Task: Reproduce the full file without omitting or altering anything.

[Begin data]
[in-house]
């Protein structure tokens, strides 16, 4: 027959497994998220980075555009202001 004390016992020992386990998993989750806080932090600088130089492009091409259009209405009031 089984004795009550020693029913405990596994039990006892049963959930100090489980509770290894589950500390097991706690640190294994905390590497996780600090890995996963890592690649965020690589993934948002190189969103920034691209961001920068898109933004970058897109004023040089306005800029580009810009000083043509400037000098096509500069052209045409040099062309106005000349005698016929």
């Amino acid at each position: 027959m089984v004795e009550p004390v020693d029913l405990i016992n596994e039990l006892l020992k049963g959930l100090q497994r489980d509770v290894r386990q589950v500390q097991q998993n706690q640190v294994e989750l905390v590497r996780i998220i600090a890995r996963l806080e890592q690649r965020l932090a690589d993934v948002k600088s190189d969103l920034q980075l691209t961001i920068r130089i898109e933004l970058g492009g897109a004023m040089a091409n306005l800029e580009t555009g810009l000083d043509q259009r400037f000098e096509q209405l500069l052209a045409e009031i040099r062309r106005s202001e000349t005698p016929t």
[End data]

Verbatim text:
[in-house]
């Protein structure tokens, strides 16, 4: 027959497994998220980075555009202001 004390016992020992386990998993989750806080932090600088130089492009091409259009209405009031 089984004795009550020693029913405990596994039990006892049963959930100090489980509770290894589950500390097991706690640190294994905390590497996780600090890995996963890592690649965020690589993934948002190189969103920034691209961001920068898109933004970058897109004023040089306005800029580009810009000083043509400037000098096509500069052209045409040099062309106005000349005698016929």
């Amino acid at each position: 027959m089984v004795e009550p004390v020693d029913l405990i016992n596994e039990l006892l020992k049963g959930l100090q497994r489980d509770v290894r386990q589950v500390q097991q998993n706690q640190v294994e989750l905390v590497r996780i998220i600090a890995r996963l806080e890592q690649r965020l932090a690589d993934v948002k600088s190189d969103l920034q980075l691209t961001i920068r130089i898109e933004l970058g492009g897109a004023m040089a091409n306005l800029e580009t555009g810009l000083d043509q259009r400037f000098e096509q209405l500069l052209a045409e009031i040099r062309r106005s202001e000349t005698p016929t």